Danny Potente, a daily user of Canada's newest toll bridge, says he's more than happy to pay for his shortened commute between Laval and Montreal.

"It's literally changed my life," says Potente. "It has cut 40 to 60 minutes off my commute. It's 40 to 60 extra minutes at home."

According to a new poll, Potente is not alone.

Half of Canadians surveyed in an online poll conducted exclusively for CBC News by Leger Marketing said they would be willing to pay road tolls if it would ease gridlock and shorten their commute.

Road tolls have long been a taboo topic for many politicians, but it appears Canadians are not as averse to the idea.

By taking the toll bridge from his home in Laval into Montreal, Potente only drives 1.2 kilometres to work and pays up to $2.40 each way. The cost adds up to about $1,200 a year, but Potente says it's well worth it. 

"My time is extremely valuable," says Potente. "If there was an option to pay more to save me even more time, absolutely no doubt about it [I would pay more]."

On average, city commuters appear willing to pay up to $3 a day for road tolls, according to the poll.

Tolls favoured on new roads

Using tolls on new bridges or roads, such as the new Laval-Montreal bridge, was seen in a far more favourable light than those placed on already aging infrastructure.

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Half of Canadians are willing to pay a road toll if it improves their commute, an online poll found. (CBC)

Seventy-six per cent of those surveyed in Toronto, Montreal and Vancouver said tolls would be acceptable on new bridges or roads to pay for the cost of building them.

By comparison, only 56 per cent of the city dwellers deemed it acceptable to add a toll to an existing bridge or road to pay for needed repairs.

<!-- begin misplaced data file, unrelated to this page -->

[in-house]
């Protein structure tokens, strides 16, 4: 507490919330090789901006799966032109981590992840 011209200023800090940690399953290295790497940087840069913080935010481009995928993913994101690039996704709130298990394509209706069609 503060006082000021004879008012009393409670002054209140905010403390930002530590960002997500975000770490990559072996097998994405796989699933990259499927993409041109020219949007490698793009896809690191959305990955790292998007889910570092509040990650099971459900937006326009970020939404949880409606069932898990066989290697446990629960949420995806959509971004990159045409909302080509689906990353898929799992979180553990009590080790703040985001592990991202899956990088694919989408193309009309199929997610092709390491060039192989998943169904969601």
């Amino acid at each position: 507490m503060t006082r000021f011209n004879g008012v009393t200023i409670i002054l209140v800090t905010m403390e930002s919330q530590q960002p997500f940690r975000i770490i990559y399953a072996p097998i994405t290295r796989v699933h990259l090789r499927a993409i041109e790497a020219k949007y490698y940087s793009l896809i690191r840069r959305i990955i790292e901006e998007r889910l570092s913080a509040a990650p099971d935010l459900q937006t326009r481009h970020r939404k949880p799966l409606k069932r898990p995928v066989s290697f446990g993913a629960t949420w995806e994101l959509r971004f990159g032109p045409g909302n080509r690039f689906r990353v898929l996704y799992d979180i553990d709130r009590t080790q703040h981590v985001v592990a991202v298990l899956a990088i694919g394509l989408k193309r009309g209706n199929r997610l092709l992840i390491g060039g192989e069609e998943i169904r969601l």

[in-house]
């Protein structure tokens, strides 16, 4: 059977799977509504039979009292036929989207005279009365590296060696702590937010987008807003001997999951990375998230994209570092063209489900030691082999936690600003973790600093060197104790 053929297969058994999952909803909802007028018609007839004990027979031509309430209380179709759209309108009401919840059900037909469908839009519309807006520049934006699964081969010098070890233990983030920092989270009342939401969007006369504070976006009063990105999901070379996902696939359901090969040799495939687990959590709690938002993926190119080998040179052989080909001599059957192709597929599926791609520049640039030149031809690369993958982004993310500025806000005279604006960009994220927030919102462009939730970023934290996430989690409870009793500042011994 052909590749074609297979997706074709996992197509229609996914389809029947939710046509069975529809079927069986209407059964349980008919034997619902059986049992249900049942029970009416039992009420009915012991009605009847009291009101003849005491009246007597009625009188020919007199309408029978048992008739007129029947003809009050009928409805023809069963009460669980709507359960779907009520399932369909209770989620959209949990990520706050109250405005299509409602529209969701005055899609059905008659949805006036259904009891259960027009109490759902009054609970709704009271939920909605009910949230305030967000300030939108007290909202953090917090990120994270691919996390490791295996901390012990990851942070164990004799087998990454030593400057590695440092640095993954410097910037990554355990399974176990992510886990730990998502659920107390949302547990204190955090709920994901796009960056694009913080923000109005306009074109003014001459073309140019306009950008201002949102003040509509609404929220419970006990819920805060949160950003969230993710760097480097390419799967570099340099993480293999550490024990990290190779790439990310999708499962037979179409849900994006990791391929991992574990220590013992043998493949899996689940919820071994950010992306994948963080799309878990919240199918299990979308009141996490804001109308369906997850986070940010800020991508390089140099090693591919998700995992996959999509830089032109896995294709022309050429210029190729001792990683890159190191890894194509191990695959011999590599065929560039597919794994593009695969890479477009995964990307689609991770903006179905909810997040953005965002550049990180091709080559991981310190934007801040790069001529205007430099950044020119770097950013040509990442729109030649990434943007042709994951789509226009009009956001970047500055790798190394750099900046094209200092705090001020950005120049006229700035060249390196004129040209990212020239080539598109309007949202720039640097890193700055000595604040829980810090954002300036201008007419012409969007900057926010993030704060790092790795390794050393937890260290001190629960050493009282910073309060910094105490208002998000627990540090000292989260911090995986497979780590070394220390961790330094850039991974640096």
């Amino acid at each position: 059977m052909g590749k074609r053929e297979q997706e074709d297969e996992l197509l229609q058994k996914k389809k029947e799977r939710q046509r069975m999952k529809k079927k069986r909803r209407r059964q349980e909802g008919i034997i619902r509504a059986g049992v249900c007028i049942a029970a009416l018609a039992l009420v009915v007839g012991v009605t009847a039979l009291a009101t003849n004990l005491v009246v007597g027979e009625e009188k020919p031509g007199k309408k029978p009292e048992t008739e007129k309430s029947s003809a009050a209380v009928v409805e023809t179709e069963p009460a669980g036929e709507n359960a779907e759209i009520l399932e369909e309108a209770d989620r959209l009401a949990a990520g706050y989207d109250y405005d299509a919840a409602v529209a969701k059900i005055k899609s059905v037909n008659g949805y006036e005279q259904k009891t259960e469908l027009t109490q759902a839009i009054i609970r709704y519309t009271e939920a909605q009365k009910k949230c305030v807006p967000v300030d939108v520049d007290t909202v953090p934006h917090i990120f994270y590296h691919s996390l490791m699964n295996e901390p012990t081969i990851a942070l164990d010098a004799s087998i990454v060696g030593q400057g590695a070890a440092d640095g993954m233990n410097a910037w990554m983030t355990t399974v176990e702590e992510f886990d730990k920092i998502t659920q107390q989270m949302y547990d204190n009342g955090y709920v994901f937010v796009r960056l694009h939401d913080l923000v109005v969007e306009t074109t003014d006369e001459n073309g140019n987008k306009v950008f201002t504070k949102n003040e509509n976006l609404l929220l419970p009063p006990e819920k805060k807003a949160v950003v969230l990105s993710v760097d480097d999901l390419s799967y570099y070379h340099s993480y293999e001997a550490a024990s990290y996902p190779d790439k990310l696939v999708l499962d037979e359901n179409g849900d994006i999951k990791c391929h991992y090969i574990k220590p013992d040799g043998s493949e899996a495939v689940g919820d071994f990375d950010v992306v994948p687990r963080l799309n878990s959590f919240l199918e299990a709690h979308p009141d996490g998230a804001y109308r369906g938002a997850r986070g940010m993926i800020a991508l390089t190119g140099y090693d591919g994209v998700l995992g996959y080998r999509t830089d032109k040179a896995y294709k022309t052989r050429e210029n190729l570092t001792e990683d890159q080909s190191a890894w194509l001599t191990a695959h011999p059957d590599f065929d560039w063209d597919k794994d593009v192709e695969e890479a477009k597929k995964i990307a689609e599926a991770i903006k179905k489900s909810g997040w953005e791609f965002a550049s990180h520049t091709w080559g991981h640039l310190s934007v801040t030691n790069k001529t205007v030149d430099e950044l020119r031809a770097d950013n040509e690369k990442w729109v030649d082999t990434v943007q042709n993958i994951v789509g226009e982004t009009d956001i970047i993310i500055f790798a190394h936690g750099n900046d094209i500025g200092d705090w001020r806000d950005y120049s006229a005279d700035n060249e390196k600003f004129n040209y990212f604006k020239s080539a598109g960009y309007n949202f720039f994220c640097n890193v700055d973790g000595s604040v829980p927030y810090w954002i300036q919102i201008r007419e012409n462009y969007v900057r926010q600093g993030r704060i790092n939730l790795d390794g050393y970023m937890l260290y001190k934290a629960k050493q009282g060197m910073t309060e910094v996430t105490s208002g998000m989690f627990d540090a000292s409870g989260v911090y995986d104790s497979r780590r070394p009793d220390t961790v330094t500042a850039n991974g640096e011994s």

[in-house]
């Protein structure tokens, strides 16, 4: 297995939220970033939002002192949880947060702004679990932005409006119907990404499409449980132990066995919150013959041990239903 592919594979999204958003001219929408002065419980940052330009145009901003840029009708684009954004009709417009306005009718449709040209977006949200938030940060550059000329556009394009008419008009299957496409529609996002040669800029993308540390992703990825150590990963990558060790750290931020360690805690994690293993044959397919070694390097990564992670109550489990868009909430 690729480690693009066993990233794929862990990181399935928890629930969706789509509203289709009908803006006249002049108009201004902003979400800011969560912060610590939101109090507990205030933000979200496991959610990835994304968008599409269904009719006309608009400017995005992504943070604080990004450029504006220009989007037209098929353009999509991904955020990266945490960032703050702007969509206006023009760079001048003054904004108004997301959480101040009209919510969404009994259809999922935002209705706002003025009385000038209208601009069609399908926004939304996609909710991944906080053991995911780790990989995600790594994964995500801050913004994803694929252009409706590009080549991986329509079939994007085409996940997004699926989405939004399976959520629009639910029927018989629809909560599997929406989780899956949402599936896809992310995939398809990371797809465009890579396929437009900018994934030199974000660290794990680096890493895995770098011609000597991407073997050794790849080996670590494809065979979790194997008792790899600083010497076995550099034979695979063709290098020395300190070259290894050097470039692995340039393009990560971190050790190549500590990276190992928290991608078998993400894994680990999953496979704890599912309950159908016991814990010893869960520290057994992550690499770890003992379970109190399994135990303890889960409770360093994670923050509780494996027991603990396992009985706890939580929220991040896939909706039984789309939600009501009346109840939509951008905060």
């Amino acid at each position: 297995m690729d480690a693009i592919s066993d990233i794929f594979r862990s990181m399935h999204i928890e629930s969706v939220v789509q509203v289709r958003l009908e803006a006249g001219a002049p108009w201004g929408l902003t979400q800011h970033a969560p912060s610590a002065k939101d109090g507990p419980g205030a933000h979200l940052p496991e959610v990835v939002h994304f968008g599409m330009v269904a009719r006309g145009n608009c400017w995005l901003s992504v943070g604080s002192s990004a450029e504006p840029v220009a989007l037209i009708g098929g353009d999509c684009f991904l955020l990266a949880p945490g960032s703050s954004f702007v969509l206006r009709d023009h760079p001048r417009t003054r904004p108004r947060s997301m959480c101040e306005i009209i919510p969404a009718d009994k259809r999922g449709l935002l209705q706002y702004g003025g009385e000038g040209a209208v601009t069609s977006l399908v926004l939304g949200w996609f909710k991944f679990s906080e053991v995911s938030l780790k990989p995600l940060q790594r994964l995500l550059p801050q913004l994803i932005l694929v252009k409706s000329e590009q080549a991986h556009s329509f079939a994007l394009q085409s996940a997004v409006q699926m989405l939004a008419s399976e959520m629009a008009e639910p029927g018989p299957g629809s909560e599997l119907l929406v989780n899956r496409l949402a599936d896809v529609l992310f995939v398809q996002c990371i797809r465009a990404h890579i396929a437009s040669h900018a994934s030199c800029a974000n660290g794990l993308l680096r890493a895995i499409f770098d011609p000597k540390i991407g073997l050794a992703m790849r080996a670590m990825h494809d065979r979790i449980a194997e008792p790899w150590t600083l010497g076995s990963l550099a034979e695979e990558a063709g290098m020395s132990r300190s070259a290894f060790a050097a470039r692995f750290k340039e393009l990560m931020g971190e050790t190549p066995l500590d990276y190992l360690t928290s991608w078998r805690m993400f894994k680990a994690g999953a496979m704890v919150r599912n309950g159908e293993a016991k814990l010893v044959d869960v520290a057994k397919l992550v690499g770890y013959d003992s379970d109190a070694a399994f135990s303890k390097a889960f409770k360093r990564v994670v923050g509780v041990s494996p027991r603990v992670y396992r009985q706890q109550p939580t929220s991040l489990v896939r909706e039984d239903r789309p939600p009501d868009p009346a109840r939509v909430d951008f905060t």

Using tolls to pay for transit upgrades garnered even less support, at 47 per cent.

Whereas road and bridge tolls are more commonplace in Europe and the United States, only 18 tolls exist across Canada — the majority of which are for bridges and tunnels straddling the Canada-U.S. border.

With cash-strapped governments struggling to pay for growing and crumbling infrastructure, that could soon change.

And the Leger poll suggests that many Canadians living in congested cities would be open to the idea. Most of those surveyed agreed that the use of tolls would place the "financial burden where it belongs."

Pessimism about future

Few Canadians expect smoother commutes on the horizon.

More than a third of those living in Toronto, Montreal and Vancouver suspect it will worsen. A mere one in 10 believe it will become more pleasant.

Adding new lanes, overpasses and ramps is no longer an option to improve road congestion, warns Ottavio Galella, a traffic expert and engineer who touts tolls as a way to help change motorist behaviour.

"We need a completely different approach to get rid of gridlock in our cities," says Galella.

Galella says Canada is trailing behind other countries in the push for toll roads, which could help reduce strain on roads and increase overall efficiency. 

Most commuters in Canada's largest cities agree that road tolls would encourage drivers to take public transit, according to the poll.

In fact, nearly three-quarters of city drivers were willing to switch to public transit, if it saved them time.

Mixed opinions on transit

The question remains whether public transit could handle such a shift.

Nearly half of commuters in Canada's biggest cities felt like their public transit system is running at maximum capacity and can't handle more riders.

When asked about the state of their respective transit systems, Torontonians and Montrealers were split in their opinions.

Six out of 10 Montrealers surveyed think their public transit is in good shape, whereas only half that number of Torontonians felt the same, according to the poll.

But most city commuters believe that a portion of road tolls should go toward public transit.

"I really don't see any bad in tolls," says Potente. "It will get people off the roads. And this green initiative is obviously not going away."

Two separate Leger Marketing online polls were conducted for CBC News. Figures referring to residents of Canada's three largest cities — Vancouver, Toronto and Montreal — are based on a survey of 500 residents in each city conducted Nov. 11-15.

Data referring to Canadians is based on a survey conducted Nov. 14-16 of 1,500 residents across the country.